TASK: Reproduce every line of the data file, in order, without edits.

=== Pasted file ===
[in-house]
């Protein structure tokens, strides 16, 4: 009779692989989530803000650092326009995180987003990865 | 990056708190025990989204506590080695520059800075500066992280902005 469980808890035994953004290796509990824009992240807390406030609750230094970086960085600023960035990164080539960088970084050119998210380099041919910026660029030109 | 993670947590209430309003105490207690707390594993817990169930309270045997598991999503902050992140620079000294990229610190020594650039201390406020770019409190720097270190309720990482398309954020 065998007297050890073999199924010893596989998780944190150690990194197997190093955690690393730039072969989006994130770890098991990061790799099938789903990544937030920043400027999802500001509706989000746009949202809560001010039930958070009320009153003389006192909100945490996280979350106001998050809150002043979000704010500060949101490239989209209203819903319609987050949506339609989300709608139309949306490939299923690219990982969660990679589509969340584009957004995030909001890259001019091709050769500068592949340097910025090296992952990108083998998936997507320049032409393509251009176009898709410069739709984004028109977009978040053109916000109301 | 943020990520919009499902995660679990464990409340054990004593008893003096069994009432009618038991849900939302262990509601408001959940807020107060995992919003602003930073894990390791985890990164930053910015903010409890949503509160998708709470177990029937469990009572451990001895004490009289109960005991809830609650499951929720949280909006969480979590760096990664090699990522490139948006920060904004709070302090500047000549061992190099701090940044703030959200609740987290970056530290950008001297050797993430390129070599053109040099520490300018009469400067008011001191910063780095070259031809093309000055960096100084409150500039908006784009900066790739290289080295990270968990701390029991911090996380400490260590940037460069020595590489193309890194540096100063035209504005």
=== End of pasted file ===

[in-house]
């Protein structure tokens, strides 16, 4: 009779692989989530803000650092326009995180987003990865 | 990056708190025990989204506590080695520059800075500066992280902005 469980808890035994953004290796509990824009992240807390406030609750230094970086960085600023960035990164080539960088970084050119998210380099041919910026660029030109 | 993670947590209430309003105490207690707390594993817990169930309270045997598991999503902050992140620079000294990229610190020594650039201390406020770019409190720097270190309720990482398309954020 065998007297050890073999199924010893596989998780944190150690990194197997190093955690690393730039072969989006994130770890098991990061790799099938789903990544937030920043400027999802500001509706989000746009949202809560001010039930958070009320009153003389006192909100945490996280979350106001998050809150002043979000704010500060949101490239989209209203819903319609987050949506339609989300709608139309949306490939299923690219990982969660990679589509969340584009957004995030909001890259001019091709050769500068592949340097910025090296992952990108083998998936997507320049032409393509251009176009898709410069739709984004028109977009978040053109916000109301 | 943020990520919009499902995660679990464990409340054990004593008893003096069994009432009618038991849900939302262990509601408001959940807020107060995992919003602003930073894990390791985890990164930053910015903010409890949503509160998708709470177990029937469990009572451990001895004490009289109960005991809830609650499951929720949280909006969480979590760096990664090699990522490139948006920060904004709070302090500047000549061992190099701090940044703030959200609740987290970056530290950008001297050797993430390129070599053109040099520490300018009469400067008011001191910063780095070259031809093309000055960096100084409150500039908006784009900066790739290289080295990270968990701390029991911090996380400490260590940037460069020595590489193309890194540096100063035209504005």